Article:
DENVER | Some school districts in rural Colorado are considering separating from the state’s high school sports association to create their own after claiming the association is not fulfilling its mission to serve their areas.
About 50 rural school districts have asked the Colorado High School Activities Association to address what they called inequities, including claims rural communities are not adequately represented and hold little influence over decision-making, The Denver Post reported Tuesday.
The districts also said there were issues with the association’s communication, financial transparency and grievance procedures, only made worse by the coronavirus pandemic.
“We’re trying to work within the system and do what’s best for our kids, and make sure rural schools aren’t overlooked, left out or a second thought,” Brush superintendent Bill Wilson said. “I don’t think there’s intent from CHSAA leadership to do that, but there’s definitely been that type of feeling boiling over the last 20 years.”
A dispute arose recently when the association made a decision to move all of the state title football games to one location without consulting rural or urban schools. Julesburg superintendent Shawn Ehnes said rural schools were upset because their community-driven teams were not able to benefit from local attendance.
Rural districts said there were other decisions that were slights to the schools, including lack of notice about mandatory COVID-19 testing at the state wrestling tournament.
“We’re seeing CHSAA as an organization circle wagons around committees and select groups of people (they know), and not really making any attempt to reach out to our small districts when they’re changing protocol, procedure and practices,” Ehnes said.
Colorado High School Activities Association Commissioner Rhonda Blanford-Green declined to comment on the complaints when contacted by The Denver Post.
Rural superintendents met with the association’s board of directors on April 5 to express their grievances, bringing forth a preliminary plan that calls for hiring a new commissioner and forming a separate board of directors and advisory council.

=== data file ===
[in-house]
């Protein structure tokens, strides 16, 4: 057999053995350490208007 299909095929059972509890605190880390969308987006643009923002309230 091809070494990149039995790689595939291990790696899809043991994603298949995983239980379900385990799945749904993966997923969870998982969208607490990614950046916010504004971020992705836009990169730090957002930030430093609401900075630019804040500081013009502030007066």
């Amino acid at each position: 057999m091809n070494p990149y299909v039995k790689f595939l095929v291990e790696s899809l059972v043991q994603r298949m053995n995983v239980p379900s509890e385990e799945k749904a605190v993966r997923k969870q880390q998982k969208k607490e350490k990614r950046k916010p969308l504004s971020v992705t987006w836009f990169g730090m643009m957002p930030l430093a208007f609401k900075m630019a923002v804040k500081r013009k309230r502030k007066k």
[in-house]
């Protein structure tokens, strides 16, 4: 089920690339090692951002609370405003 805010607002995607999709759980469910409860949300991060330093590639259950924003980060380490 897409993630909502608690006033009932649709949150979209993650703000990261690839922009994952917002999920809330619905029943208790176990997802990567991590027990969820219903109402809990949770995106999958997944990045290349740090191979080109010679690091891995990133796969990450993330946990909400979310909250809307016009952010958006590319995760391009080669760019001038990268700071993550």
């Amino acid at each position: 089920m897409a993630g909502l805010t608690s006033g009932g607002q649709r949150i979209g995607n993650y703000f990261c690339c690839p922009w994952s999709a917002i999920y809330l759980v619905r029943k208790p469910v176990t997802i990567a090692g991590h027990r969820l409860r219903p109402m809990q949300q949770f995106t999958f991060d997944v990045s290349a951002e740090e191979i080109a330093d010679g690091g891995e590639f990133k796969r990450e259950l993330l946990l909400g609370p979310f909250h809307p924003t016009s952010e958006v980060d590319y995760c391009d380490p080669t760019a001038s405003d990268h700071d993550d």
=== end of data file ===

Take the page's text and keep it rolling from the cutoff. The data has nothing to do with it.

After that meeting, Blanford-Green sent out a letter to the rural schools outlining immediate steps the association would take to address the group’s concerns.
The association is “committed to rebuilding relationships, (addressing) perceived or real (concerns) with some groups that have felt disenfranchised for many years but even more so during this pandemic year,” she said in the letter. But she balked at putting any support behind a “rural/small school subset” of the association.
Wilson said about 15 to 20 rural districts were content with the association and did not want to pursue substantial change, but the majority did, according to a survey earlier this year.
Rural schools make up about 40% of the state’s 363 member schools, but the overall student population in those schools makes up a significantly smaller percentage.
The rural school districts are now expected to meet again on Wednesday to discuss Blanford-Green’s initial suggestions. If it doesn’t work out, the group has made plans of their own.
“It’s about getting CHSAA to go back to their original roots of being membership-driven, communicating and getting feedback from all schools on important changes or decisions,” Ehnes said. “If CHSAA is not capable, willing or interested in doing that, then we’re prepared to look at an alternative high school athletic association that will be solely focused on making sure that for Classes 1A and 2A especially, we create an association that is driven by our committees.”